In this video, addressing objections starts with engaging the audience and breaking the fourth wall with the message “Do you think this is just another mobile game ad?”. Then, in the established dialogue with viewers, the blogger addresses potential questions and concerns – “You can withdraw money without risk,” “There is no minimum amount for withdrawal,” “It’s completely free”. Each subsequent statement leads the user to install the app.

Unexpected shift

Unexpected location changes, new problems from past mistakes, or minor actions leading to major consequences, creating a desire in users to “replay” or try again.

The first half of the video seems unrelated to the game. However, this is only apparent at first glance. After watching the entire video, the logic and an adjacent mechanic become evident. Such a turning point event works to maintain attention.

Surprise ending

A surprise ending is a narrative or visual twist within the ad, ranging from a sudden plot twist, an unexpected reveal, or a dramatic shift in the storyline, that leaves a lasting impression on the viewer, encouraging them to take action or explore further.

This creative uses a major catastrophe – which is a location collapse – as an unexpected twist. The surprise element builds gradually as users witness smooth progress and expanding production, only to encounter an error at the end that nullifies all their efforts. This technique is designed to grab users’ attention and encourage them to choose ‘the right way.

Combination of mechanics

When a creative combines two or more of the above-mentioned mechanics.

This creative combines two mechanics. The first one involves production settings, which is a gamified but modified mechanic. To broaden the audience, a second adjacent mechanic related to roadworks has been added.

Creative structure

The structure of any artistic work, including ad creatives, follows the same rules, with adjustments for the product’s specificity.

For a creative, you can outline such a universal scheme:

  • Intro
  • Setup
  • Main part
  • Turning point
  • Climax
  • Outro

This scheme applies to both gaming and non-gaming projects, with variations in content and visual solutions.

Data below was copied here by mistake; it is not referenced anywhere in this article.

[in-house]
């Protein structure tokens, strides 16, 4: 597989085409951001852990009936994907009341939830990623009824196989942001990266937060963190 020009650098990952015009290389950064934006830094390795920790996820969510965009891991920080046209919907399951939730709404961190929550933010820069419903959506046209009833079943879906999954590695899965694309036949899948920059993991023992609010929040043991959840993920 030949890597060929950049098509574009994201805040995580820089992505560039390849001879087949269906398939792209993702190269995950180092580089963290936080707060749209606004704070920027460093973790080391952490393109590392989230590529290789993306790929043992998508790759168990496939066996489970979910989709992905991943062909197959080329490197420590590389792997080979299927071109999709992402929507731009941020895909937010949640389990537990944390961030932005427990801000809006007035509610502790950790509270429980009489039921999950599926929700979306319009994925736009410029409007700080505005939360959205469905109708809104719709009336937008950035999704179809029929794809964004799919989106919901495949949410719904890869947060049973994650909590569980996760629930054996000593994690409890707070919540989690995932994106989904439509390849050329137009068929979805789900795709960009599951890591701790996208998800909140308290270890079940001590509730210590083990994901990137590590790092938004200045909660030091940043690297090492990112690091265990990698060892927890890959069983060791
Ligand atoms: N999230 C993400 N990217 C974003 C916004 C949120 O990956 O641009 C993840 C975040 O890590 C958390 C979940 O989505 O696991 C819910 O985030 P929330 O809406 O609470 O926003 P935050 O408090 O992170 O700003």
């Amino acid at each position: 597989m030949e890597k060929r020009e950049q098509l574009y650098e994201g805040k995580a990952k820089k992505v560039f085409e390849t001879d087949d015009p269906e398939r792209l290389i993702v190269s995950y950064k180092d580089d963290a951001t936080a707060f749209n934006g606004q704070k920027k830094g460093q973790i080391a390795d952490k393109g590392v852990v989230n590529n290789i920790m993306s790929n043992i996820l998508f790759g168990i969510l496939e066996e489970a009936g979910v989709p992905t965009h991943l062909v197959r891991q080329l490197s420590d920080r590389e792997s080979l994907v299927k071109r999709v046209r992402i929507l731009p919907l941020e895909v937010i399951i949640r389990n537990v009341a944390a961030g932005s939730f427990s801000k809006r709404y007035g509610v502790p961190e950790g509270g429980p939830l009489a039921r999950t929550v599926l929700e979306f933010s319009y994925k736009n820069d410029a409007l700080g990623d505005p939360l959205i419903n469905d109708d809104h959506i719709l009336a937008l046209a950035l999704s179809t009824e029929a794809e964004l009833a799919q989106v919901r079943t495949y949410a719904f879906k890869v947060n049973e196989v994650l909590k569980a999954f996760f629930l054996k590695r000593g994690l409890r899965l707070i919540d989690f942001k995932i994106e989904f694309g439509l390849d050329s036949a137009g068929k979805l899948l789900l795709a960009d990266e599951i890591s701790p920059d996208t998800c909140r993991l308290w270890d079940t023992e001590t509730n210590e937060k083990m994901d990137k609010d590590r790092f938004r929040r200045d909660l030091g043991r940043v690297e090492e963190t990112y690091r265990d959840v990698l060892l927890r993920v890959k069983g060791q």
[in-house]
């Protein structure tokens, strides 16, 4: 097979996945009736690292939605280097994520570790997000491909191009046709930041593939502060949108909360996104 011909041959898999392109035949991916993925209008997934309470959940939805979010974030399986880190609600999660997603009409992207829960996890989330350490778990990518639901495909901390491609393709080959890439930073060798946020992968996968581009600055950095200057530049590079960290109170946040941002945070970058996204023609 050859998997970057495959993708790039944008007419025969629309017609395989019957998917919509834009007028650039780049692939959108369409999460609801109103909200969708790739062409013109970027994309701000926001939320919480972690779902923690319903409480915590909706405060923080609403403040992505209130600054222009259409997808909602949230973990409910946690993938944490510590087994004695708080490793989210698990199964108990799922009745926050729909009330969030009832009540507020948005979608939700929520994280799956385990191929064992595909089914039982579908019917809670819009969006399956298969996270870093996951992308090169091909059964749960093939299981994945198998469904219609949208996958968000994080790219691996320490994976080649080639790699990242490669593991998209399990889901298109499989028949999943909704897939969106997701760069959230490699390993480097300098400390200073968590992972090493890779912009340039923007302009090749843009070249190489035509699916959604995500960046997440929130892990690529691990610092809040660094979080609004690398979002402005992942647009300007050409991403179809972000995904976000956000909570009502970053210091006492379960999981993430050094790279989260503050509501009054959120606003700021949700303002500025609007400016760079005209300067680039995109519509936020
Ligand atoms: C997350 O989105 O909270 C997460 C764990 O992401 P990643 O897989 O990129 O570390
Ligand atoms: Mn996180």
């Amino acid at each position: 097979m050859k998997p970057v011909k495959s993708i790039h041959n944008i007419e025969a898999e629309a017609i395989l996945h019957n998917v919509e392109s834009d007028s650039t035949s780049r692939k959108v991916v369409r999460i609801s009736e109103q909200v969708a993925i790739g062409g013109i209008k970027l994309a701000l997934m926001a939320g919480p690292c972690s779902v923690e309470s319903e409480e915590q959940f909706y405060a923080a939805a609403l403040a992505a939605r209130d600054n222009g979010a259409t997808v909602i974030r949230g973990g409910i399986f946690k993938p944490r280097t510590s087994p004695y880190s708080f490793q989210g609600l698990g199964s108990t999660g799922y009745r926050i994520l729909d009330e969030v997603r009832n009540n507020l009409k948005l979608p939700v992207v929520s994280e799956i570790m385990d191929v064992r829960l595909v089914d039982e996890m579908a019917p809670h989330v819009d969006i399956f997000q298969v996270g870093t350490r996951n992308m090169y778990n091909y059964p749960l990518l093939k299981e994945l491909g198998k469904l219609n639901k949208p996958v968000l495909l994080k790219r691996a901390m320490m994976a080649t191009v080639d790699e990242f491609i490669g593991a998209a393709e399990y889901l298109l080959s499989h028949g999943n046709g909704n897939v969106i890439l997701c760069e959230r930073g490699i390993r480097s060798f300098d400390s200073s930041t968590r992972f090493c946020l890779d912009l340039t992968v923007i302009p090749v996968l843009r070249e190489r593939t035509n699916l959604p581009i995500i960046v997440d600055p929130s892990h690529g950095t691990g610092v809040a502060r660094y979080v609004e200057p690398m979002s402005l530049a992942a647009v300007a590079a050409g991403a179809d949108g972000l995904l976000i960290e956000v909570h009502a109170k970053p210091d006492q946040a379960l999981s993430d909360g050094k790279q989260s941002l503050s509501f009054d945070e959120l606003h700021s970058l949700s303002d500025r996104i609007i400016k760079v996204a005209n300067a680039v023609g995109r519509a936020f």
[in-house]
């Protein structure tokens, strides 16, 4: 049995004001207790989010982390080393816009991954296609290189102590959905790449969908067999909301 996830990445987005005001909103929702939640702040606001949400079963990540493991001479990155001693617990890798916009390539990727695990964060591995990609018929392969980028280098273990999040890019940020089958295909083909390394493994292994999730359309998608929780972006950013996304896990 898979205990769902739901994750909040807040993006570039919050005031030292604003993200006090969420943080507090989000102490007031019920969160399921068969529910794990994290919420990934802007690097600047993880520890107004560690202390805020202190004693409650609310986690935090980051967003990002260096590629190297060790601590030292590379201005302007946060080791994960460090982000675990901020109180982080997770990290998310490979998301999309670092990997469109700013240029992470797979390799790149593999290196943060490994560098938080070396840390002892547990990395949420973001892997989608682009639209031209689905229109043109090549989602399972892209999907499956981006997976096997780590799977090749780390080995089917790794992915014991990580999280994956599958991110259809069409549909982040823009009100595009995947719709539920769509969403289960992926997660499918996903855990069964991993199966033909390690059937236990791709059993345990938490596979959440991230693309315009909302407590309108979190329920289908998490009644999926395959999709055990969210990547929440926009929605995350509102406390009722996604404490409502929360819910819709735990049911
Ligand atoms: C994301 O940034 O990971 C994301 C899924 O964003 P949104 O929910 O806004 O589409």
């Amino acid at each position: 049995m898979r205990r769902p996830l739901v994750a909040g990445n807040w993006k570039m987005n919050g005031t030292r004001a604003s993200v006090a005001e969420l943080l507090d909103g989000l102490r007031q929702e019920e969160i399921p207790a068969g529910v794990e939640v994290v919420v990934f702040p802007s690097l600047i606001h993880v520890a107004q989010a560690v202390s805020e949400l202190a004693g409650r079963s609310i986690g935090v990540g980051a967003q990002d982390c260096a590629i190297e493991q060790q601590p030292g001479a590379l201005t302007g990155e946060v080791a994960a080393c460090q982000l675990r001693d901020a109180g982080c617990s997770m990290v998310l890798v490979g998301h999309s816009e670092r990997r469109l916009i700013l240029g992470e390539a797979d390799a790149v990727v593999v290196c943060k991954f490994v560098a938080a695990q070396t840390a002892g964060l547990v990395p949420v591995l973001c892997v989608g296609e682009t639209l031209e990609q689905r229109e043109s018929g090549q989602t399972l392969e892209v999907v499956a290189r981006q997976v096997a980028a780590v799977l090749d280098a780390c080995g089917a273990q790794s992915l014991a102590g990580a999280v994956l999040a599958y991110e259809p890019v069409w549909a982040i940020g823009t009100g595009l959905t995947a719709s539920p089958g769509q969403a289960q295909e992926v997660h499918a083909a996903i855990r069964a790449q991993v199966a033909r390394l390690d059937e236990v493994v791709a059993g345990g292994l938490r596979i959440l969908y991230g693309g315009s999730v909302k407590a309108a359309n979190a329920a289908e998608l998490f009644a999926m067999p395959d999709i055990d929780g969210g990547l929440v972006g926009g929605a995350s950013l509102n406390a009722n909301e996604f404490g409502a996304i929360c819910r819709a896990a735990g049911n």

The first 3 seconds of the video are crucial, as it’s during this timeframe that user interest is captured. If interest isn’t captured, the user is likely to just scroll past the ad, unless it’s an interstitial placement or a rewarded video. That’s why it’s so important to pack the most important and catchy moments into these 3 seconds.

Hooks, triggers, pain points, and problem demonstrations work best right at the beginning. Then, it’s logical to transition to explanation and creative development. However, a hook can be repeated in the middle of the creative for added effectiveness.

Social proofs, a turning point event, and determination are best used in the first half of the creative, as these techniques can help retain users, gain their loyalty and interest, and increase viewing depth.

For gaming projects, an ideal user retention scheme includes:

  • Problem demonstration
  • Determinacy and fail
  • Unexpected shift
  • Problem demonstration & fail
  • Consequences

For non-gaming projects, the ideal formula comprises:

  • Hook
  • Pain demonstration
  • Solutions
  • Social proof
  • Objection handling

Games vs Apps

Source: AdQuantum

Key takeaways

  • Avoid lengthy introductions in creatives and aim to place as many attention-grabbing moments at the beginning of your creative as possible. Ideally, fit them into the first 3 seconds since, on average, that’s when user attention is captured.
  • All of the engagement techniques should primarily target user motivation. If a mechanic used doesn’t align with the user’s guiding motivation, it will simply attract the wrong target audience which will end up as non-paying users and low LTV.
  • It’s crucial to use the engagement mechanics in creatives at the proper time frames and sequences. For example, consequences are always shown at the end of the mobile game video while the most effective approach is to place hooks, triggers, pain points, and problem demonstrations at the beginning.
  • Don’t be afraid to use multiple mechanics within one creative if they all align with the motivations of your app’s or game’s target users.